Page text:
Steve Chambersreckons being decisive is one of the things that allows some people to get more done than others. “You can spend an enormous amount of time contemplating or trying to get a bit more information,” the Visa Europe CIO says. “But I think there’s a real skill involved in knowing and recognising when you have enough information to make a decision.
“I practice that a great deal. If I can’t see obvious reasons not to do something or obvious flaws in doing something, then nine times out of 10 I’m very prepared to make a decision to allow it to move forward on the basis that we have enough information and there don’t seem to be flaws. It doesn’t have to be perfect. It just has to be good enough for the situation. I think that notion, more than anything else, lets me get through an awful lot.”
That’s not to say you shouldn’t go back and check up on the choices you made to take a given path. “New information is always becoming available. And we do check from time to time to ask if decisions we made are still valid. We don’t angst about it. We just take a rational look at whether we need to make changes and then get on with it,” he explains.
Chambers believes a second aspect of getting a lot done is proper delegation. If you try to make every decision yourself, or if you force yourself into the middle of everything, you wind up with terrible bandwidth. “Even if you’re the most skilled at doing a particular task, you’re cutting down on your team’s total output if you keep things for yourself,” he says.
The Visa CIO’s advice is to spend time building strong teams. Invest heavily in them. Spend time on personal development of the people around you and empower them to get on with things. “I don’t go out and hire good people, pay them good money, and invest in their capabilities only for me to have to do their jobs for them,” he says.
For delegation to work, you have to build a relationship of trust with your team. “It’s a mistake to micromanage because you disempower people from fulfilling what they can do for you,” he says. “They begin not to trust themselves and not trust your trust in them.
“However, I will meet with them on a regular basis and go over the formal checkpoints on whatever it is they’re doing. Beyond that I’ll ask them how they feel about it? Do they have any concerns? It’s engaging their emotions about the state of the project they’re delivering. The minute you do this you start to find out whether or not they’re feeling confident and in control or whether there is something that’s worrying them. That’s when you can begin to offer support. You have to show them that if something’s going wrong, that’s not necessarily a problem. You don’t lock them up and throw away the key because something’s going wrong. But the point needs to be raised and you need to take other actions.”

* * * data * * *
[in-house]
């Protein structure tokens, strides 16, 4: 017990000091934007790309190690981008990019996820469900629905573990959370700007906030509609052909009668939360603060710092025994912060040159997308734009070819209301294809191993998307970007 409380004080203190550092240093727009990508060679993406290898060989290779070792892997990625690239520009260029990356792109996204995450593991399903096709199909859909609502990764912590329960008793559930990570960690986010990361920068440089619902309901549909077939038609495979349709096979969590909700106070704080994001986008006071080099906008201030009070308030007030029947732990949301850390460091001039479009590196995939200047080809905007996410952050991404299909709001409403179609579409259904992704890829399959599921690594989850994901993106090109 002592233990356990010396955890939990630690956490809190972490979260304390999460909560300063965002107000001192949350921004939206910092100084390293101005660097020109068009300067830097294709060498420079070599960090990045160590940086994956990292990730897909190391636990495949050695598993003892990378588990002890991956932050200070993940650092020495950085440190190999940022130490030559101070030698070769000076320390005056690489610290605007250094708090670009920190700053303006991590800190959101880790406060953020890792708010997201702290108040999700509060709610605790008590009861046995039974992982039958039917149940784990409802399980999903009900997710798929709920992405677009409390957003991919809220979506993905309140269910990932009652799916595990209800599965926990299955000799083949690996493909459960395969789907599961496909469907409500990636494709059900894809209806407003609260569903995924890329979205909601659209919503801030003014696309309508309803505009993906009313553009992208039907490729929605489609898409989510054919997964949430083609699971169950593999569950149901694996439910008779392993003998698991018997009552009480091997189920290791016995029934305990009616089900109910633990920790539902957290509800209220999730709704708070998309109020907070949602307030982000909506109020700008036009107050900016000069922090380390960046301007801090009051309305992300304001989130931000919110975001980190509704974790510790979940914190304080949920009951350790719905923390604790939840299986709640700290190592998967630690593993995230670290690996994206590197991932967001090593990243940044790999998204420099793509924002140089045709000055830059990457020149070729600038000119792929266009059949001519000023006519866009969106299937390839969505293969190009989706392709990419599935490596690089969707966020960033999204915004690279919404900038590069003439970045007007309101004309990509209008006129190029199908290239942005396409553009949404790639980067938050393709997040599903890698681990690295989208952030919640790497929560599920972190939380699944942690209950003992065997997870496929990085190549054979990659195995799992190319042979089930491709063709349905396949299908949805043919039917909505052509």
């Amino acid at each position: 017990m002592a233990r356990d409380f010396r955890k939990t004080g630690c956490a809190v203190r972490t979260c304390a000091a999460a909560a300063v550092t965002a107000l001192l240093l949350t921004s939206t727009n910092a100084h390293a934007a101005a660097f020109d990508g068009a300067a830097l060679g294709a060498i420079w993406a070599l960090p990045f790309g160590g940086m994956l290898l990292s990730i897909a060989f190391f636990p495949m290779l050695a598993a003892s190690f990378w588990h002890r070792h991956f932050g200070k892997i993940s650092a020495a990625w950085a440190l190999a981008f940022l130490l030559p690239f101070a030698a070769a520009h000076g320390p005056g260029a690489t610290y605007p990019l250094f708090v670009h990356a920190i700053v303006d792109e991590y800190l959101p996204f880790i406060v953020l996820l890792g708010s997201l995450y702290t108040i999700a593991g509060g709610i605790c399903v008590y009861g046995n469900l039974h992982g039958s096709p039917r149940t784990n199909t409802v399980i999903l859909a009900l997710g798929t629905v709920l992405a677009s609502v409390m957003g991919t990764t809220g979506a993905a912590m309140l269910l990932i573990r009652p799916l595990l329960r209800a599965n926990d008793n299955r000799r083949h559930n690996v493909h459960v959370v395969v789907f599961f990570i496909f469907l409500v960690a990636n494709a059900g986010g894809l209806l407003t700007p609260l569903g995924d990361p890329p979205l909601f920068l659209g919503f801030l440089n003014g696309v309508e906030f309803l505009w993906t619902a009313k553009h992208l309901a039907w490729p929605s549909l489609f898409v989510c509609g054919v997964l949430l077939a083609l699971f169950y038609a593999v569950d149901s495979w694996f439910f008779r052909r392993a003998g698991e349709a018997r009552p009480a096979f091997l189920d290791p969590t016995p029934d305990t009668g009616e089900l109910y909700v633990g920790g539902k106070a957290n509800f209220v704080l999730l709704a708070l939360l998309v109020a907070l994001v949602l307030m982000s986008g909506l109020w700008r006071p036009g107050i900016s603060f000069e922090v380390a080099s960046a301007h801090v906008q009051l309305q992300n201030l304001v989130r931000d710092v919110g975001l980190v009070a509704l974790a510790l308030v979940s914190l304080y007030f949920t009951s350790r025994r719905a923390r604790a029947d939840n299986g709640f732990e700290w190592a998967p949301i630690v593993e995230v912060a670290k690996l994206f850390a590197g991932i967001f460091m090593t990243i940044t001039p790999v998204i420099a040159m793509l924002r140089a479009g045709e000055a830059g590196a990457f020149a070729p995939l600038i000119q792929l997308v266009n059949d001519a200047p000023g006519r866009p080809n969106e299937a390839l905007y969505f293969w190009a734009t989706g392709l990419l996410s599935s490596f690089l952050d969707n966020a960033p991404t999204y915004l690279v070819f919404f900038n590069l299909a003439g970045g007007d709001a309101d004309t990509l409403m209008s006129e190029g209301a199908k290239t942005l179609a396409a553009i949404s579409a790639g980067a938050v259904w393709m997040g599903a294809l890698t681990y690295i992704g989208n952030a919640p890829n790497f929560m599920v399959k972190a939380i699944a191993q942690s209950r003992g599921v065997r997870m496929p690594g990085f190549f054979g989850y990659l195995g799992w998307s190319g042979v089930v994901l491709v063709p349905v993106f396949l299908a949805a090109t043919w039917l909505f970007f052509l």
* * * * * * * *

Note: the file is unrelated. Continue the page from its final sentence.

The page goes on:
A third important skill is to separate out what’s urgent and necessary from the noise. Chambers says he actively kills things off if he sees them using up peoples’ energy and they’re not contributing to the overall purpose of Visa.
“If we focus on the things that have the highest criticality first then obviously they’re generating the highest contribution back into the business,” he explains.
The fourth important element of personal productivity is exercise. A good workout relieves stress, gives you more energy and provides quality thinking time. It’s also a good way to build relationships.
For the last three years, Chambers has run a team-building exercise alongside some fund-raising for Unicef
. This year he took 50 people on a four-day cycling trip from Paris to Geneva.
“That’s a fantastic team-building exercise, because it’s so challenging”, says Chambers. “We cycle up to 100 miles a day. People genuinely have to dig deep. It has a massive bonding effect on the group, not to mention the fact we raised around €90,000 for charity.
“Everybody on that ride gets to know everybody else, so the people networks get reinforced, and I took representatives from seven suppliers: this helps build a very strong strategic supplier network.”
Four days cycling across France? Building stronger internal and external networks? Raising €90,000 for charity? That’s getting a lot done.